Ah, a Yuletide tale written as a television special in the 1960s, equipped with original songs by Jule Styne and Bob Merrill, probably best known for the smash Broadway show and movie FUNNY GIRL.

Mr. Magoo’s Christmas Carol, you say? Well, yes, but three years after that, Styne and Merrill returned to write the songs for a second holiday TV special, the considerably more obscure The Dangerous Christmas of Red Riding Hood or Oh Wolf, Poor Wolf. (Let’s all save time and call it Dangerous Christmas for short, OK?)



While Mr. Magoo’s Christmas Carol has become somewhat of a classic (honestly, it’s one of the best adaptations of Dickens’ novella, though the greatest to my mind remains 1951’s SCROOGE, with Alistair Sim in the title role), Dangerous Christmas has all but disappeared.

There are a couple of reasons for that, I think. First, it’s … well, it’s not great. But it’s certainly watchable, offering a young (just nineteen years old) Liza Minnelli, fresh off her Tony-winning Broadway debut in Flora the Red Menace, and as the Wolf, an over-the-top Cyril Ritchard, best known for his role as Captain Hook in the Mary Martin Broadway version of Peter Pan. There’s also crooner Vic Damone as a woodsman and the Animals, a rock group popular at the time, as the Wolf’s wolf pack.


Second, though the special, which apparently aired only once — on ABC in late November 1965 — was a ratings success, it never got broadcast again. Information online is sparse, and I see no indication of why that would be. Certainly, far-worse Christmas specials have remained in rotation for years. (Airing the Rankin-Bass stop-motion special Nestor, the Long-Eared Christmas Donkey should be against the Geneva Conventions, yet it remains available to this day.) And the show was popular enough to merit the release of a soundtrack album, long since out of print. (As far as I can tell, the album has never been reissued, though used copies show up from time to time.)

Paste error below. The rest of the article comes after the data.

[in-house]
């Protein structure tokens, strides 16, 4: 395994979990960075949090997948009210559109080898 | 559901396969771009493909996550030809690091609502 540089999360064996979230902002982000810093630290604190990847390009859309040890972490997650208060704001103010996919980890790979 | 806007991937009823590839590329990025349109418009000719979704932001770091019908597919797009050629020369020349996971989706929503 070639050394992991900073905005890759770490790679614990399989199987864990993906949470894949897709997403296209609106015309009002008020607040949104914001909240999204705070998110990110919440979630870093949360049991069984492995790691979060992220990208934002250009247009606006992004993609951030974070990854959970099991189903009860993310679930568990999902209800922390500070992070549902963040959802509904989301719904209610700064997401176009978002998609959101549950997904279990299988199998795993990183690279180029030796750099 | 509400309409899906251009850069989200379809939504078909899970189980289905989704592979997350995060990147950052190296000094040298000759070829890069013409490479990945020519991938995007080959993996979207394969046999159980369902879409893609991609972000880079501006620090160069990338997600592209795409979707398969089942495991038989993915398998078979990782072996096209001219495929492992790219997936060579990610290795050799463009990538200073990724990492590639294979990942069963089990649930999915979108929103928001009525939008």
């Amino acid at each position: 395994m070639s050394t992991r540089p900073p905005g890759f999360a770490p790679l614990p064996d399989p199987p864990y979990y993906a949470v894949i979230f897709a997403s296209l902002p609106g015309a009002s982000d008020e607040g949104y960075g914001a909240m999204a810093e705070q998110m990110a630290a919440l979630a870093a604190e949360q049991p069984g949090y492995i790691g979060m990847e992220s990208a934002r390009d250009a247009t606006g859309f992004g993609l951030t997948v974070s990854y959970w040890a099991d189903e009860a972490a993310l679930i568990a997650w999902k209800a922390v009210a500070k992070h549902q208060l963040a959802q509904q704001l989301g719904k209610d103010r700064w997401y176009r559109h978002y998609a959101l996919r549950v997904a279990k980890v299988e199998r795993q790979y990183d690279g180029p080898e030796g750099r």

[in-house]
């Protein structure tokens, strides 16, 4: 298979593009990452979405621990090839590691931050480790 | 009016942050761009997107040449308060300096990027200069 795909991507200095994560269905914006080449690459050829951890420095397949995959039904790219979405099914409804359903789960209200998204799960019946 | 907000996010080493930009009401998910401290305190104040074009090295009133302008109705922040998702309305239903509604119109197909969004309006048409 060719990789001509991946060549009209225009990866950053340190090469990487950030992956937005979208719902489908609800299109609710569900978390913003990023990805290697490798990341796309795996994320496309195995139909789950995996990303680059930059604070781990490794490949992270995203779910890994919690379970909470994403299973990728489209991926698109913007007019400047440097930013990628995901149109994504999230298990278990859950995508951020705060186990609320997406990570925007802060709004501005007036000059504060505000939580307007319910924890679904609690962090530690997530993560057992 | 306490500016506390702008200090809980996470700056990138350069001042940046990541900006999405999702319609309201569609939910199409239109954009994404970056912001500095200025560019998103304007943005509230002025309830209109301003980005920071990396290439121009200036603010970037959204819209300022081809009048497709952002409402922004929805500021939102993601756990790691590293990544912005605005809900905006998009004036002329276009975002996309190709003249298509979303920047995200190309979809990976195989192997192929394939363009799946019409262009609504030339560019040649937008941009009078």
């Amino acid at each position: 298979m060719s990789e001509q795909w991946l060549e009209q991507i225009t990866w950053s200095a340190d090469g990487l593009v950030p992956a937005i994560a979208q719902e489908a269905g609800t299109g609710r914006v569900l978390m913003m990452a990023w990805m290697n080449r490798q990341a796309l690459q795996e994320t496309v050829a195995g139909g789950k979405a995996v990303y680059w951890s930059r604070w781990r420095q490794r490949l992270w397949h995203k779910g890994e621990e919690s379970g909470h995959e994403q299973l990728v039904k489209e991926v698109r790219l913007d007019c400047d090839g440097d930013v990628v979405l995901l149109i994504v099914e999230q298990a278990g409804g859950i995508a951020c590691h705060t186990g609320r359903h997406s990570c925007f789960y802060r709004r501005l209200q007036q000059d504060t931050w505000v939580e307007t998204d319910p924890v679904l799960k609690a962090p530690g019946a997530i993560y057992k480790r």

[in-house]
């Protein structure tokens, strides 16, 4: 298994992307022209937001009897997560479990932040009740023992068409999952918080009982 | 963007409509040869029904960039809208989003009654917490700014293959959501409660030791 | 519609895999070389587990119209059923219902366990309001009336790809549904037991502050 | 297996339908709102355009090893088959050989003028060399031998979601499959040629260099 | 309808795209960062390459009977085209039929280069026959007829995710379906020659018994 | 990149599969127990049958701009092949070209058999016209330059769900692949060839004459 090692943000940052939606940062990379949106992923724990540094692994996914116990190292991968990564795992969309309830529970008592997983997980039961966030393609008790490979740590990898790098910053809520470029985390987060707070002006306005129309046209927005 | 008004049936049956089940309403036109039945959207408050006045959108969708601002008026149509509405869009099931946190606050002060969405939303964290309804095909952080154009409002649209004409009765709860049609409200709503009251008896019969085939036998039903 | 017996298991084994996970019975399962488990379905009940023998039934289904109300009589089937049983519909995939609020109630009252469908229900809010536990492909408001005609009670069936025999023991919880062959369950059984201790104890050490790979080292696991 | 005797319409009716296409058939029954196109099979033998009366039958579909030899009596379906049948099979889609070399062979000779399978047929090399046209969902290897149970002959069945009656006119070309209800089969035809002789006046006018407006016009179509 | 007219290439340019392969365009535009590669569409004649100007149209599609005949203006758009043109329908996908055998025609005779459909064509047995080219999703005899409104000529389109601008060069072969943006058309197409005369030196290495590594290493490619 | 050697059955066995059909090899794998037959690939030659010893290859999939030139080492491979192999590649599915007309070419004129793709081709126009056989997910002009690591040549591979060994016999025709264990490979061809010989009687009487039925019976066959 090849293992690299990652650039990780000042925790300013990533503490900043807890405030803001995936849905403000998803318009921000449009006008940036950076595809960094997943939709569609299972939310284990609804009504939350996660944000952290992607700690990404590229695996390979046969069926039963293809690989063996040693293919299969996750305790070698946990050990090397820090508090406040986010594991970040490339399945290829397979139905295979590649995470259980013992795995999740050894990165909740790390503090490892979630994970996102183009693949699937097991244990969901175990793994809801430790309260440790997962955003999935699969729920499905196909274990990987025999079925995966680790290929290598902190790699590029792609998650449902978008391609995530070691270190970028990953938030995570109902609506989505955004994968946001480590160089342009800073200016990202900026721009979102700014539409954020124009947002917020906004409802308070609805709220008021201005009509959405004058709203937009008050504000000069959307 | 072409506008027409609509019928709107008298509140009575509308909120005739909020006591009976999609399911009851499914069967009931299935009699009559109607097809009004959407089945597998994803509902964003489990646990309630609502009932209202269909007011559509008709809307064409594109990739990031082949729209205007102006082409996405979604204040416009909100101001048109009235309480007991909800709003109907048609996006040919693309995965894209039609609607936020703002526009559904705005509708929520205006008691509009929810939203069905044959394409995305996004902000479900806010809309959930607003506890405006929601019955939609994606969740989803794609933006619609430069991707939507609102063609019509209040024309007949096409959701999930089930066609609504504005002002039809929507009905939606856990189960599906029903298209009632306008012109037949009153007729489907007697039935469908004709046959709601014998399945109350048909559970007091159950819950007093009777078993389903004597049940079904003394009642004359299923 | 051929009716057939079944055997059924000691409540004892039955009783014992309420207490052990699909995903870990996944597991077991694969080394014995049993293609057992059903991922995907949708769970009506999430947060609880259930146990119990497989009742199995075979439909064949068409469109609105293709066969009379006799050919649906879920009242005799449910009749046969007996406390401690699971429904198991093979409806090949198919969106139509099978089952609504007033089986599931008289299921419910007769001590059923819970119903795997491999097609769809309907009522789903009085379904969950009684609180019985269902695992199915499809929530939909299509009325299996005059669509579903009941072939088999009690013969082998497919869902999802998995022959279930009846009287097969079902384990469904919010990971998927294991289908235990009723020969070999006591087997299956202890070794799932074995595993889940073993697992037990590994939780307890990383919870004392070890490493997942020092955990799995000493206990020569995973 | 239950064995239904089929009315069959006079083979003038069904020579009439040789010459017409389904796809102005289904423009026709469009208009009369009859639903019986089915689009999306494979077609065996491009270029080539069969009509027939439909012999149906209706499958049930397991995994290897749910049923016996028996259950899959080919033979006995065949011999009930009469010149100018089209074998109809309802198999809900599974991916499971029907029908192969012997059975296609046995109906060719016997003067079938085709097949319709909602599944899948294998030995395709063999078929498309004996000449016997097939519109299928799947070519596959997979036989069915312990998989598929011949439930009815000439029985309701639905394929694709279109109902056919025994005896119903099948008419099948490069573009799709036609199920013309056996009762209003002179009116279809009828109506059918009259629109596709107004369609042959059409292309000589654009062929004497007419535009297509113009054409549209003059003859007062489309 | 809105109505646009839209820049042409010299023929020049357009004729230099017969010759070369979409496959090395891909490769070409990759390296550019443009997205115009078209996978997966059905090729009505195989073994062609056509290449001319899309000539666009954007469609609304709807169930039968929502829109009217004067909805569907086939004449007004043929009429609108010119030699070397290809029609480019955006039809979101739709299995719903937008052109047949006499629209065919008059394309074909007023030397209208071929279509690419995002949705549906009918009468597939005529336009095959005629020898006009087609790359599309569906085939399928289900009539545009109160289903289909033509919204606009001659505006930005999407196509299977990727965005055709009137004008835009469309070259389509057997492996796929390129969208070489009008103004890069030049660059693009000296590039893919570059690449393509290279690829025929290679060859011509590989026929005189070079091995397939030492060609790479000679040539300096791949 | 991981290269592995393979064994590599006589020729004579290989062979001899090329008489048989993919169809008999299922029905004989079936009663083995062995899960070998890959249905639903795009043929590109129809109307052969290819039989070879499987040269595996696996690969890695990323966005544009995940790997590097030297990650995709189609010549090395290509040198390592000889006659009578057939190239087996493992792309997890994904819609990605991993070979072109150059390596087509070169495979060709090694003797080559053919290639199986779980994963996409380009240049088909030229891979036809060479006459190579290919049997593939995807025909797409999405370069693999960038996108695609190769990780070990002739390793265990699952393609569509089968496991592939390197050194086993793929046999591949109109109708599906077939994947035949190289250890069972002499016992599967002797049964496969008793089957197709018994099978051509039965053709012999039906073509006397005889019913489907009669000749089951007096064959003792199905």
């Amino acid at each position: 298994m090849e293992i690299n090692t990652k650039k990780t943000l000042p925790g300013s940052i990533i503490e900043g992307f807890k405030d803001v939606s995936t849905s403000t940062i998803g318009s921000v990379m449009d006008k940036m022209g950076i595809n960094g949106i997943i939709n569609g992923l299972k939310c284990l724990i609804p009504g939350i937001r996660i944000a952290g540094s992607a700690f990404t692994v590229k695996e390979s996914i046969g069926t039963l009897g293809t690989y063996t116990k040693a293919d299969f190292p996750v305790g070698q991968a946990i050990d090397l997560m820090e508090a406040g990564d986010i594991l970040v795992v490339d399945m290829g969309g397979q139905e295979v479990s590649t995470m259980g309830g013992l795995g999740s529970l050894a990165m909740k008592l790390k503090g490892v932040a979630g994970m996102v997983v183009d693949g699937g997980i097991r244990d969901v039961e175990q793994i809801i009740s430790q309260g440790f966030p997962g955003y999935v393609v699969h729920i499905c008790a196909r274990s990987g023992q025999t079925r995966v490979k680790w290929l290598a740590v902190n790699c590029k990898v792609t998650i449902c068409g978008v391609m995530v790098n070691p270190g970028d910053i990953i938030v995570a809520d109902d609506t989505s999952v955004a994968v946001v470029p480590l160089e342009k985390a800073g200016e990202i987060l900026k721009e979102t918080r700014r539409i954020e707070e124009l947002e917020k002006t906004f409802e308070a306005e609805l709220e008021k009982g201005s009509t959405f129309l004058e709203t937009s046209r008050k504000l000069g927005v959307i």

Furthermore, though the special originally aired in color, that version is long since gone. All that’s been available for decades has been a bleary old B&W video master, uploaded to YouTube (as is the soundtrack album) and for sale on cheaply reproduced DVDs, probably at a dollar store near you. Whether the show is actually in the public domain or if the show’s rights holders just allowed it to languish is a mystery I’ve been unable to resolve.


The Wolf may not like his cage, but it would go for at least $4K a month in Manhattan.

The narrative begins with a cold open — the Wolf is in a comfortably appointed cage, bemoaning in song his fate of being alone on Christmas Eve:

Left out of all the merriment

My heart’s not broke but very bent

You know the cost emotionally

Treated socially, so gauchely.

Gotta hand it to Bob Merrill — that guy could rhyme.

It’s worth pointing out here that Ritchard plays the Big Bad Wolf exactly the same way he played his celebrated take on Captain Hook: super, super gay. And I mean wildly, extravagantly gay. Which is actually a good thing in the context of this special, because if the Wolf were played with any kind of sexual menace, this would have been creepy as hell.

Anyway, the Wolf is mad because no one’s invited him to any Christmas parties and blames it on prejudice against wolves as well as that “little girl who misunderstood [his] intentions”: Lillian Hood, a.k.a. Red Riding Hood.


Lillian tries on her new cloak, under the admiring gaze of her friend, a large mouse with whom she apparently communicates telepathically.